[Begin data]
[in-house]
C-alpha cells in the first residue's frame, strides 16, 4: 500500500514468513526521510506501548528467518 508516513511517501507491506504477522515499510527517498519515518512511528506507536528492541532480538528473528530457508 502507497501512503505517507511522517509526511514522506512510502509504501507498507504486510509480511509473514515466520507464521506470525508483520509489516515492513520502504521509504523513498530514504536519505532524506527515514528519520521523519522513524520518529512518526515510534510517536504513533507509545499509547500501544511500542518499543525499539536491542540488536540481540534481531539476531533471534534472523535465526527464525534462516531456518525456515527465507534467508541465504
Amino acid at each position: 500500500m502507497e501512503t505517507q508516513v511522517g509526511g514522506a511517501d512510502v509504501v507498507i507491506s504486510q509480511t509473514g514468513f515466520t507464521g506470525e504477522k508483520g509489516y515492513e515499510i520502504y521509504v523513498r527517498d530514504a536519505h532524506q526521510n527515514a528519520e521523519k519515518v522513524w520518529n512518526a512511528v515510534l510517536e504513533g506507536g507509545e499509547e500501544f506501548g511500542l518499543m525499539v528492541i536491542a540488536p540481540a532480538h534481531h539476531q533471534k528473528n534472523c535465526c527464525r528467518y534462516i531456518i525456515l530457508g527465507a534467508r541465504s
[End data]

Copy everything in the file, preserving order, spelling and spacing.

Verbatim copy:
[in-house]
C-alpha cells in the first residue's frame, strides 16, 4: 500500500514468513526521510506501548528467518 508516513511517501507491506504477522515499510527517498519515518512511528506507536528492541532480538528473528530457508 502507497501512503505517507511522517509526511514522506512510502509504501507498507504486510509480511509473514515466520507464521506470525508483520509489516515492513520502504521509504523513498530514504536519505532524506527515514528519520521523519522513524520518529512518526515510534510517536504513533507509545499509547500501544511500542518499543525499539536491542540488536540481540534481531539476531533471534534472523535465526527464525534462516531456518525456515527465507534467508541465504
Amino acid at each position: 500500500m502507497e501512503t505517507q508516513v511522517g509526511g514522506a511517501d512510502v509504501v507498507i507491506s504486510q509480511t509473514g514468513f515466520t507464521g506470525e504477522k508483520g509489516y515492513e515499510i520502504y521509504v523513498r527517498d530514504a536519505h532524506q526521510n527515514a528519520e521523519k519515518v522513524w520518529n512518526a512511528v515510534l510517536e504513533g506507536g507509545e499509547e500501544f506501548g511500542l518499543m525499539v528492541i536491542a540488536p540481540a532480538h534481531h539476531q533471534k528473528n534472523c535465526c527464525r528467518y534462516i531456518i525456515l530457508g527465507a534467508r541465504s